• Links and flows amongst anti-sexist, anti-racist, and anti-capitalist efforts and the collective mobilisation of migrant women domestic workers across the Arab region.
    • Anti-Blackness and health inequalities in Europe
      • Anti-Blackness continues to shape unequal health outcomes globally. European states are failing to collect data about their Black populations, exacerbating these issues and potential policy responses. On the ground, collaborations between civil society organisations, scholars, and grassroots groups are already producing crucial research which name and address the complex intersections of race, gender, and health inequalities. Further research can support these efforts.
      • They invite research projects that will analyse and respond to anti-Blackness in healthcare by focusing on one or more of the following issues:
        • Exploring methods to record race and/or ethnicity data to evidence and compare health inequalities across countries and regions.
        • The racialised and intersectional experiences of Black and global majority healthcare workers across European countries.
        • Links and flows amongst disability, LGBTQIA+, feminist, Indigenous and racial justice organising around healthcare.
    • Black, feminist, and Indigenous ecologies
      • Despite having historically emitted the least carbon emissions, the lives and livelihoods of global majority communities are being seriously disrupted by climate change and ecologically breakdown. Hegemonic green philosophies have historically been dominated by accounts centring the views and experiences of (well to do) white people in the Global North. Scholars, artists, and activists across the world have called for a more explicit reckoning with the relevance of intersecting social inequalities, injustices, and marginalisation as forces which shape and are shaped by a rapidly changing biosphere.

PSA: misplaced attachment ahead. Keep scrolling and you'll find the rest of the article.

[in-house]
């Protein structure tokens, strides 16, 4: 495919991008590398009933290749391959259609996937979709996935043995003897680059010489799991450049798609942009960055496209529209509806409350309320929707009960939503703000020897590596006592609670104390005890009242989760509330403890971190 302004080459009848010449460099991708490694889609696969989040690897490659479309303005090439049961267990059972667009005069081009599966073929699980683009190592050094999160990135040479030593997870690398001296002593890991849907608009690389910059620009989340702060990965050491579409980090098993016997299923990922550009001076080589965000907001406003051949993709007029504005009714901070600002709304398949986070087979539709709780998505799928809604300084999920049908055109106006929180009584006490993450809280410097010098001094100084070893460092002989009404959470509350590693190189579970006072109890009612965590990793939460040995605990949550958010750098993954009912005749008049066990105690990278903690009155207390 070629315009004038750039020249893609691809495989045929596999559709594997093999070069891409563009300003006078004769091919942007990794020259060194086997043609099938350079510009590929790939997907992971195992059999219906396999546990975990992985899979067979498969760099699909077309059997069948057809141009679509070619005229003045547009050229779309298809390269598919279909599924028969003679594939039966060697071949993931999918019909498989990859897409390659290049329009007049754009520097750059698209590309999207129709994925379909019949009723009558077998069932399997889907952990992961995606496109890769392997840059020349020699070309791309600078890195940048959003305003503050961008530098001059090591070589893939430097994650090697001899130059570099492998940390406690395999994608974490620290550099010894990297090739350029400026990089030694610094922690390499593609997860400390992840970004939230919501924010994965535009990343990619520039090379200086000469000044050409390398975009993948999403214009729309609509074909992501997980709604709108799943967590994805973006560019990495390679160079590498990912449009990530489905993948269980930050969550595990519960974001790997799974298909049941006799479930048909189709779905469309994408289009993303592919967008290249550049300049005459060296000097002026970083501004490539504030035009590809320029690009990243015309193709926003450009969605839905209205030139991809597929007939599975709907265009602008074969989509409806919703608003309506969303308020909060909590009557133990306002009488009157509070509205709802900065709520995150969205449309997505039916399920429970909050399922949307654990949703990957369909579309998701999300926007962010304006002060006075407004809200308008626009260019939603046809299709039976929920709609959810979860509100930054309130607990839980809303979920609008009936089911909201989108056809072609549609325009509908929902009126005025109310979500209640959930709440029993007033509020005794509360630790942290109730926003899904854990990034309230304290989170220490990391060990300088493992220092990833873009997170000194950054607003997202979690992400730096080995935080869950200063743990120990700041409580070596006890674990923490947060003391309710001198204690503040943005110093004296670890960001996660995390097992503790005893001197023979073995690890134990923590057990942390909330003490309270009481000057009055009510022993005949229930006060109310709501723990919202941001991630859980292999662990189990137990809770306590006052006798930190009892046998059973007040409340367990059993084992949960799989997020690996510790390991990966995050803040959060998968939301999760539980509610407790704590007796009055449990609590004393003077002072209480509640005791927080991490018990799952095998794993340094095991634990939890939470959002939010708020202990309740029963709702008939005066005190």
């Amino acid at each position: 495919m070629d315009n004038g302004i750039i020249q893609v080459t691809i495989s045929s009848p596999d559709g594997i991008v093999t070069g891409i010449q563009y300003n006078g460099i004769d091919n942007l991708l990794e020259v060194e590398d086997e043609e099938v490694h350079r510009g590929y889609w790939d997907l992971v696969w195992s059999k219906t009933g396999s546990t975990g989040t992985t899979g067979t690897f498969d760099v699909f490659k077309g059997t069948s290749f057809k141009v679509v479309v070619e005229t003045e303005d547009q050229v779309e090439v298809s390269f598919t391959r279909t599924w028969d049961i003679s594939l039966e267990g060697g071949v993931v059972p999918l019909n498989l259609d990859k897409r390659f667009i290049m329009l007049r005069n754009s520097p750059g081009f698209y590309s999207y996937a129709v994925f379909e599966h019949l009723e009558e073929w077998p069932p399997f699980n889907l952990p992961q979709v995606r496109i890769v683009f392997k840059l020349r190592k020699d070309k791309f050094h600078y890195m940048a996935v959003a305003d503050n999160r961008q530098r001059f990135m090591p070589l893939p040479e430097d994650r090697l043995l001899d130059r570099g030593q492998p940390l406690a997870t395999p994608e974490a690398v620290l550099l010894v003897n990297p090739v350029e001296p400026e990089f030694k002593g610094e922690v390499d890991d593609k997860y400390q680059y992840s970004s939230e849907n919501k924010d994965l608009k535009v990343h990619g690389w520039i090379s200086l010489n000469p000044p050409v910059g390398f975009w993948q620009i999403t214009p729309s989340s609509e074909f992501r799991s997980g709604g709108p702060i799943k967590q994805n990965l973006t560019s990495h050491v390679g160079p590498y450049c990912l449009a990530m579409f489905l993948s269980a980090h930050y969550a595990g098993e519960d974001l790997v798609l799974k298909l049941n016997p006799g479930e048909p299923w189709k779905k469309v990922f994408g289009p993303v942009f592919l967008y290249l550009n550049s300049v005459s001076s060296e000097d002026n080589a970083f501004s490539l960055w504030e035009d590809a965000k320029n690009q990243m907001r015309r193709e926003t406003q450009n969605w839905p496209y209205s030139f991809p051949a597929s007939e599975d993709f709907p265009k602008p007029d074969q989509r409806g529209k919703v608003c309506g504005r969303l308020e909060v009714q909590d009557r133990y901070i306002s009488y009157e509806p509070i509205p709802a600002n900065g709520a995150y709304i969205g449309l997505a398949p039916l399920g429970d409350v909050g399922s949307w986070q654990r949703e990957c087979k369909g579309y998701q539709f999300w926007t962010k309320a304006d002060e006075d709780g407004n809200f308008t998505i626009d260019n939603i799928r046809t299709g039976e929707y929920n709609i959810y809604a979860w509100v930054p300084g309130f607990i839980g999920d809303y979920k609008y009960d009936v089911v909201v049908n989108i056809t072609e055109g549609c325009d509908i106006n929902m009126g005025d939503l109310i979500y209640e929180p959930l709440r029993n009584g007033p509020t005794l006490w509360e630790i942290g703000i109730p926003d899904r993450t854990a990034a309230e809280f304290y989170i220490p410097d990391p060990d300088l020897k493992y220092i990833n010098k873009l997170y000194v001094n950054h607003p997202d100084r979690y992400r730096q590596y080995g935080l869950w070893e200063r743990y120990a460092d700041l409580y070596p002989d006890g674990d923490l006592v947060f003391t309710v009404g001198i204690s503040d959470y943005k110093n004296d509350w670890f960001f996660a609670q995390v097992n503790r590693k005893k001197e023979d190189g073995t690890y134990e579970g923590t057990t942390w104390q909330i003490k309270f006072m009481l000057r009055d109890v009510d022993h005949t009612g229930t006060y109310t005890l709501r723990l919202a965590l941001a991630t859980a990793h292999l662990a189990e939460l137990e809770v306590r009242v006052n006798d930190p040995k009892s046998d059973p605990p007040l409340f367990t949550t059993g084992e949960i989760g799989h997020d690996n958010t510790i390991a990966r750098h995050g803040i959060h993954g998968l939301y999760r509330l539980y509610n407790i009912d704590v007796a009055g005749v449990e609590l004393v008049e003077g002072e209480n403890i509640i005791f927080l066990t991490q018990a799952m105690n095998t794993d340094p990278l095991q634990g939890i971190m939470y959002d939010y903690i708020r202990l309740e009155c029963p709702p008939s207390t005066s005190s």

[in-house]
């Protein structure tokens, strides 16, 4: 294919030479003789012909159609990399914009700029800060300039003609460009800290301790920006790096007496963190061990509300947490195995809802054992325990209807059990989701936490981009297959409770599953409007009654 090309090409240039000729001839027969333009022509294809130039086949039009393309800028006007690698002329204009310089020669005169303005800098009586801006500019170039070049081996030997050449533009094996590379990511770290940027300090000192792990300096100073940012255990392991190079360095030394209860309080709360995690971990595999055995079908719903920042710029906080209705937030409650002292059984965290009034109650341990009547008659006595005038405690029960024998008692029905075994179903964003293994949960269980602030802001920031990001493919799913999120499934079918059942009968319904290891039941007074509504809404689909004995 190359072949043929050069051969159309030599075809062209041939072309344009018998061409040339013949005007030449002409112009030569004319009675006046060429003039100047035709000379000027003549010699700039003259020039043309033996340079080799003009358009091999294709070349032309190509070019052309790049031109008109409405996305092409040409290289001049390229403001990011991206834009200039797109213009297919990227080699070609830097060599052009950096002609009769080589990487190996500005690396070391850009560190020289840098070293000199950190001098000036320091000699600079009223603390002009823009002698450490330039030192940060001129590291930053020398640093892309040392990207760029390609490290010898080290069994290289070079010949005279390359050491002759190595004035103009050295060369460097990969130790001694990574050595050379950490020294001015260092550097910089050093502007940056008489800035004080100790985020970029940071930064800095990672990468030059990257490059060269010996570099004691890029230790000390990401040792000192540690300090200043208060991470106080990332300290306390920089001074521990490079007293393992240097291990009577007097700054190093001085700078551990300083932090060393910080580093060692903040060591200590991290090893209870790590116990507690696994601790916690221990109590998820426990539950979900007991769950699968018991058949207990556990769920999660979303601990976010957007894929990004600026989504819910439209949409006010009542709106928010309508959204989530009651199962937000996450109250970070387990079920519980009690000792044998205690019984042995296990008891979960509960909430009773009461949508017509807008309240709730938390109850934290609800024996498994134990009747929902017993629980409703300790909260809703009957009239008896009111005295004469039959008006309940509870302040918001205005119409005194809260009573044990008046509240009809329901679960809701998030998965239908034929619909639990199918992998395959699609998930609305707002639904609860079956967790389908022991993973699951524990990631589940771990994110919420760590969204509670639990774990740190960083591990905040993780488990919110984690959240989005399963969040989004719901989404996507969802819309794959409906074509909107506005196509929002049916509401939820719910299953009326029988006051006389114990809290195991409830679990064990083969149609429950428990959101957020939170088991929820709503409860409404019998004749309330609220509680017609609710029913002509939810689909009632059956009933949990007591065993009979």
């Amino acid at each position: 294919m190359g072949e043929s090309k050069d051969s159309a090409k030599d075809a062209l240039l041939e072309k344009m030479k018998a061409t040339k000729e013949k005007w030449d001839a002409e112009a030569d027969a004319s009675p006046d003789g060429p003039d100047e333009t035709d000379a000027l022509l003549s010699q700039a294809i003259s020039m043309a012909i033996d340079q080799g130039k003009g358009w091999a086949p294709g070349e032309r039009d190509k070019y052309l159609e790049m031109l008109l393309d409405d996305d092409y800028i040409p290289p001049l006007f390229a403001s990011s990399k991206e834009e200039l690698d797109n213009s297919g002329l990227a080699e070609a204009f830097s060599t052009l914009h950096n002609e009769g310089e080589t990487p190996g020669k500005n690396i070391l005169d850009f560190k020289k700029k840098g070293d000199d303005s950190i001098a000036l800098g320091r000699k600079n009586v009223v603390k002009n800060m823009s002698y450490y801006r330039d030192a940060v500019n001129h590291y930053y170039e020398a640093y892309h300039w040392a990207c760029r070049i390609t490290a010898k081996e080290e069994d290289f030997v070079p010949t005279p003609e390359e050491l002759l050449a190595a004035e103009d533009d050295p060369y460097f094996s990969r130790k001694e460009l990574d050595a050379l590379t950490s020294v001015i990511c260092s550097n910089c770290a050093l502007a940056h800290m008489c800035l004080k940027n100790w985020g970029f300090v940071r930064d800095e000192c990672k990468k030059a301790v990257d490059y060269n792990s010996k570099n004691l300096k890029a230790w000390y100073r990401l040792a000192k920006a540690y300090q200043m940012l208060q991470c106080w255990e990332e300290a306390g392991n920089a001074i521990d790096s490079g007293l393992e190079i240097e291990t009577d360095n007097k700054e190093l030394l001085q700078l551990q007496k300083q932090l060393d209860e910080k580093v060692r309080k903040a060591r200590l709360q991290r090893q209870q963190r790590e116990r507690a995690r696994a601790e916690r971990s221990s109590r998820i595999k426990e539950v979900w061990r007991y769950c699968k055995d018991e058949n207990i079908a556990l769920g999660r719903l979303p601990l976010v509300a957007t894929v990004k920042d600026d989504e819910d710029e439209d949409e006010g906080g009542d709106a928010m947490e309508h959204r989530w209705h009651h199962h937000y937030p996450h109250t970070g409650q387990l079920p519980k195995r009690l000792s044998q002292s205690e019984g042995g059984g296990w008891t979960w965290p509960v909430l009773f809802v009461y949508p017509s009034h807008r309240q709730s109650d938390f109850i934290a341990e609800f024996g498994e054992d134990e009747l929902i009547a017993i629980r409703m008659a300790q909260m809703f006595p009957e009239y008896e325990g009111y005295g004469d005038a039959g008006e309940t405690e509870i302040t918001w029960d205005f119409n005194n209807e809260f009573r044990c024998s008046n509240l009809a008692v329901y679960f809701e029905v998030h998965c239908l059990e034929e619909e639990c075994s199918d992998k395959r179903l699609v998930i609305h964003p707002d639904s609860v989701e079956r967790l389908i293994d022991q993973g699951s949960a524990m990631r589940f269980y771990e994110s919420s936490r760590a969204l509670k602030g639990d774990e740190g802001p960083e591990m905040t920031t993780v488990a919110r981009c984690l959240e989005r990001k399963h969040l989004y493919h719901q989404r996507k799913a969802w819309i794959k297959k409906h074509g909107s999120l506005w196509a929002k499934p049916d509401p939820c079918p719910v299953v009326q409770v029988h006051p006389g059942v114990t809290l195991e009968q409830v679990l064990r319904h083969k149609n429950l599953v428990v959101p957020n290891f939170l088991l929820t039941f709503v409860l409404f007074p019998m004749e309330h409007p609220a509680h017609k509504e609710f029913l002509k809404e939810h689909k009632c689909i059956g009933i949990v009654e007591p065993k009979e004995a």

• They invite research projects that will explore one or more of the following issues:
        • Local and transnational movements of global majority communities against environmental degradation and climate change (given the existing expertise and research areas of researchers at FCRJ, they have a particular but not exclusive interest in anti-colonial and feminist mobilisation around toxic chemical pollution in Martinique and Guadeloupe as well as other regions).
        • Mapping the material effects of sustainability policy in the Global North on Global South countries and movements which respond to these effects.
        • The intersections of race, migration, and climate change.
    • Queer movements and LGBTQIA+ justice across Lusophone Africa